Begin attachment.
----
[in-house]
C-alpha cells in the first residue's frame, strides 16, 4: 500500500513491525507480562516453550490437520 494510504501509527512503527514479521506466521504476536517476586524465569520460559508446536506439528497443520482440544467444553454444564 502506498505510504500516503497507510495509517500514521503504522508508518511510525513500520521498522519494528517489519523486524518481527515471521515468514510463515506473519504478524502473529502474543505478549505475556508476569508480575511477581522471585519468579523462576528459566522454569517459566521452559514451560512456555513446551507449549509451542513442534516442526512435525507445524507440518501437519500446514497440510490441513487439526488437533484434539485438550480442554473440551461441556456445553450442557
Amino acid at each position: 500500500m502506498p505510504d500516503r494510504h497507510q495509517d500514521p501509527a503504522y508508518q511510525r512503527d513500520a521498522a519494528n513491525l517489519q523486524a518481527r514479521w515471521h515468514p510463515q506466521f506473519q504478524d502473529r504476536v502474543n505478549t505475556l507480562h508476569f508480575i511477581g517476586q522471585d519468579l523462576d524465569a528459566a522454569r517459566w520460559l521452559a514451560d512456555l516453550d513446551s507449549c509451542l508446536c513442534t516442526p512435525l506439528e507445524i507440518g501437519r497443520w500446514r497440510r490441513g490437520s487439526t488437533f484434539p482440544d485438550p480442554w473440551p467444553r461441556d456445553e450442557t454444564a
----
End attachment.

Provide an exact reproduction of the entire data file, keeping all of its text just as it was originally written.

[in-house]
C-alpha cells in the first residue's frame, strides 16, 4: 500500500513491525507480562516453550490437520 494510504501509527512503527514479521506466521504476536517476586524465569520460559508446536506439528497443520482440544467444553454444564 502506498505510504500516503497507510495509517500514521503504522508508518511510525513500520521498522519494528517489519523486524518481527515471521515468514510463515506473519504478524502473529502474543505478549505475556508476569508480575511477581522471585519468579523462576528459566522454569517459566521452559514451560512456555513446551507449549509451542513442534516442526512435525507445524507440518501437519500446514497440510490441513487439526488437533484434539485438550480442554473440551461441556456445553450442557
Amino acid at each position: 500500500m502506498p505510504d500516503r494510504h497507510q495509517d500514521p501509527a503504522y508508518q511510525r512503527d513500520a521498522a519494528n513491525l517489519q523486524a518481527r514479521w515471521h515468514p510463515q506466521f506473519q504478524d502473529r504476536v502474543n505478549t505475556l507480562h508476569f508480575i511477581g517476586q522471585d519468579l523462576d524465569a528459566a522454569r517459566w520460559l521452559a514451560d512456555l516453550d513446551s507449549c509451542l508446536c513442534t516442526p512435525l506439528e507445524i507440518g501437519r497443520w500446514r497440510r490441513g490437520s487439526t488437533f484434539p482440544d485438550p480442554w473440551p467444553r461441556d456445553e450442557t454444564a